Advertising’s main weapon

The purpose of text in advertising is to detect the right strings in human perception which, if touched, would make one look at things from a slightly different perspective and make them attractive. I recall the anecdote about a beggar who had a cup in front of him for donations and a bit of cardboard, reading “Please help. I’m blind”. Passers-by did drop a coin into the cup now and then. But then an assiduous copywriter was walking by and offered the beggar his professional services instead of money. The beggar agreed, and the copywriter rewrote the text: “Spring has arrived, but I can’t see any of it”. The beggar’s income changed significantly.

We live in a subjective world, as we filter life’s events through a perception that is uniquely our own: which is why reality can be manipulated. There is a reason why one no longer writes “semi-prepared” on food packaging but rather “ready-to-cook”. Of course, one has to know how to use text: after all, if somebody doesn’t know how to use language, language will use him or her. Still, a poet’s touch or a sense of style is not the end-all in advertising. Lyrics don’t sell. That is why an advertising text requires a solid marketing dimension. This encompasses knowledge about how the human mind operates: how it perceives, interprets, structures and learns information.

An advertising professional, in essence, is a salesperson who sells to large masses of people. There is a reason why the greatest early successes in the advertising industry were geniuses like David Ogilvy, Claude C. Hopkins and others who launched their careers in direct mailing: in this discipline, the effect of the specific text on sales can be observed with absolute objectivity, it can be calculated to the hundredth of a percentage point. Knowledge about what works and what doesn’t, what speaks to a person and what catches their attention – or, for that matter, leaves them lukewarm – allows one to create a more effective weapon: better advertising copy.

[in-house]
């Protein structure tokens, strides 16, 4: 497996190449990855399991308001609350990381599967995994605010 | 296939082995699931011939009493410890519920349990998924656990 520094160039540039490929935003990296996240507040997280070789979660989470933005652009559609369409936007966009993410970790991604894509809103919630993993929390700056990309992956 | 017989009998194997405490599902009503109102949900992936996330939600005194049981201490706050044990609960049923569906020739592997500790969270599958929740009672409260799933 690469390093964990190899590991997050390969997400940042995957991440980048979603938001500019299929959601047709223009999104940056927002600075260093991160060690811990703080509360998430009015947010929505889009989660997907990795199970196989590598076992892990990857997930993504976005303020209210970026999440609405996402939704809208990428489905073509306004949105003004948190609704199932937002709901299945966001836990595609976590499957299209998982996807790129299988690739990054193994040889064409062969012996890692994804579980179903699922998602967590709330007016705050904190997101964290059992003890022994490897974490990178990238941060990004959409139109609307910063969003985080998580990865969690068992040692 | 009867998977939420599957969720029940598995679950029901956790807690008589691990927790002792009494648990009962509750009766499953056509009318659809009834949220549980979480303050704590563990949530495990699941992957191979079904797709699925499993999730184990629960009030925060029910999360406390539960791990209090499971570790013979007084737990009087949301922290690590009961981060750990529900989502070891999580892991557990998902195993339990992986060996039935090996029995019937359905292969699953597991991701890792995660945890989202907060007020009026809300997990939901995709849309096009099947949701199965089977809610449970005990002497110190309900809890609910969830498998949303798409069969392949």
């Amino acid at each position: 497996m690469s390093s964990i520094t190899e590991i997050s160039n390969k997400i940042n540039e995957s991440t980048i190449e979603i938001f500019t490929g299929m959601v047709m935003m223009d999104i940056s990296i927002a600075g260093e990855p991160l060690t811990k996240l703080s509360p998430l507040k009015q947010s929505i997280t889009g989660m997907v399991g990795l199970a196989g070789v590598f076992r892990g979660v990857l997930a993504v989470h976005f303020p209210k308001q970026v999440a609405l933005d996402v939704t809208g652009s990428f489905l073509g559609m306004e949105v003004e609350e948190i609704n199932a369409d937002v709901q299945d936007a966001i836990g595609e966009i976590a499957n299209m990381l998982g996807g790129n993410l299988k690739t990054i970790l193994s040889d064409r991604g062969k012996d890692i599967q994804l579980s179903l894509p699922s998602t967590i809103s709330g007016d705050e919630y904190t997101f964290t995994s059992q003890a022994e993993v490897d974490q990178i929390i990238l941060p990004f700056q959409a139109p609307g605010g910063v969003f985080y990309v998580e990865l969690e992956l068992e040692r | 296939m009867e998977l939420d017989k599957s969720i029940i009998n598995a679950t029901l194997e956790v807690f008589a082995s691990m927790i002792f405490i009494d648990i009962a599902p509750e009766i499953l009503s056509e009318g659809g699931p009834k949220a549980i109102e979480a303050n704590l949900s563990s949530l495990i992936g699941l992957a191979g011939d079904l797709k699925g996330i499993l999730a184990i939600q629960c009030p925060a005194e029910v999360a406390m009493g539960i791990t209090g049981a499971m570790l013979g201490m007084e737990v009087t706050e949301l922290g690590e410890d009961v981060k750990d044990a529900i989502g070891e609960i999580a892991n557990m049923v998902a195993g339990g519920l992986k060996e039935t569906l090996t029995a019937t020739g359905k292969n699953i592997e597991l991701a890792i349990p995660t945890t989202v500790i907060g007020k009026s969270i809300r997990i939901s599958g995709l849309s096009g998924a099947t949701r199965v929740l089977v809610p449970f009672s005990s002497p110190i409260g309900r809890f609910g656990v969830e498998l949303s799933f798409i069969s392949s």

Sure enough, advertising has never been the prerogative of agencies alone: after all, anyone who finds it important to persuade others, to maintain and to disseminate certain ideas makes advertising.

In his novel 14,99 euro, Frédéric Beigbeder rightly notes that the Bible consists of captivating advertising texts – “The last will be the first”, “Take thy bed and walk”, for example. Similarly, every totalitarian regime has produced texts to disseminate and indoctrinate the audience in the ideology they deem appropriate: “Glory be to the great October” (USSR), “Live free or die” (USA) are just a beginning – they reach their climax in the oeuvre of Dr Goebbels, who rephrased the Christian maxim “The truth will set you free” to create the notorious inscription above the gates of the Auschwitz camp, “Arbeit macht frei” (“Work liberates”)..

It is also important to add that text is not just words and letters: images can also be perceived and analysed as texts. Not infrequently, it is the picture that creates the context which, when supplemented with a couple of words, produces special power and meaning. But that is probably a story for another time.
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